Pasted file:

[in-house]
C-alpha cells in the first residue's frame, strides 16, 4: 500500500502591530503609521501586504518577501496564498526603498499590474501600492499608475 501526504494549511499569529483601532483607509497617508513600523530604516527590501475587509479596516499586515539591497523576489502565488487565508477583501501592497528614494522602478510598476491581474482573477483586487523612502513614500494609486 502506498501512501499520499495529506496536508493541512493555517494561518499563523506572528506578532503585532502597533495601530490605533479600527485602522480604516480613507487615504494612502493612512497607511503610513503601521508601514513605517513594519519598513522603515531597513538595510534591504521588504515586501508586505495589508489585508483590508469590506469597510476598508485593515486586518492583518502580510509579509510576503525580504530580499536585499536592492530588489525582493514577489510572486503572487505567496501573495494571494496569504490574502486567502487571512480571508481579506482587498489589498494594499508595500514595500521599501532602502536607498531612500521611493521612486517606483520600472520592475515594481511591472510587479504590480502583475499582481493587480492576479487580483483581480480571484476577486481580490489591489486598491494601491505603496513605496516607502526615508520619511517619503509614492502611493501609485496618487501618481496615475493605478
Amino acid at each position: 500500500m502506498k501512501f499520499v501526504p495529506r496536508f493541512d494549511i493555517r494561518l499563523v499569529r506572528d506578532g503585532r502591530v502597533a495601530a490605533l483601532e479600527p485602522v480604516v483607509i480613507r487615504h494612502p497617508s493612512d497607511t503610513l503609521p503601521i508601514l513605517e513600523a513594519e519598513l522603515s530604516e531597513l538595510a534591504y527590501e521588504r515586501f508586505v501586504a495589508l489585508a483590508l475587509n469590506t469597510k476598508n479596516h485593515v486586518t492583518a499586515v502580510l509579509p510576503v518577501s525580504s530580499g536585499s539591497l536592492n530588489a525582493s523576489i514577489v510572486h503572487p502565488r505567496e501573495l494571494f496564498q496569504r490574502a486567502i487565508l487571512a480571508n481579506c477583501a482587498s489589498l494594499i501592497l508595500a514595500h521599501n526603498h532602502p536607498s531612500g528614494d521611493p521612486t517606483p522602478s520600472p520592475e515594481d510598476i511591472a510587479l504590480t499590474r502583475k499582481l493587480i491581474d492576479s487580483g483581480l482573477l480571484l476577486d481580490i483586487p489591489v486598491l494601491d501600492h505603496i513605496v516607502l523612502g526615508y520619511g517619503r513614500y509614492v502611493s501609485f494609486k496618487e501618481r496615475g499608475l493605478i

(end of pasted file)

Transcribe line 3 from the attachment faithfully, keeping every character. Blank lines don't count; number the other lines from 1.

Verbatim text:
Amino acid at each position: 500500500m502506498k501512501f499520499v501526504p495529506r496536508f493541512d494549511i493555517r494561518l499563523v499569529r506572528d506578532g503585532r502591530v502597533a495601530a490605533l483601532e479600527p485602522v480604516v483607509i480613507r487615504h494612502p497617508s493612512d497607511t503610513l503609521p503601521i508601514l513605517e513600523a513594519e519598513l522603515s530604516e531597513l538595510a534591504y527590501e521588504r515586501f508586505v501586504a495589508l489585508a483590508l475587509n469590506t469597510k476598508n479596516h485593515v486586518t492583518a499586515v502580510l509579509p510576503v518577501s525580504s530580499g536585499s539591497l536592492n530588489a525582493s523576489i514577489v510572486h503572487p502565488r505567496e501573495l494571494f496564498q496569504r490574502a486567502i487565508l487571512a480571508n481579506c477583501a482587498s489589498l494594499i501592497l508595500a514595500h521599501n526603498h532602502p536607498s531612500g528614494d521611493p521612486t517606483p522602478s520600472p520592475e515594481d510598476i511591472a510587479l504590480t499590474r502583475k499582481l493587480i491581474d492576479s487580483g483581480l482573477l480571484l476577486d481580490i483586487p489591489v486598491l494601491d501600492h505603496i513605496v516607502l523612502g526615508y520619511g517619503r513614500y509614492v502611493s501609485f494609486k496618487e501618481r496615475g499608475l493605478i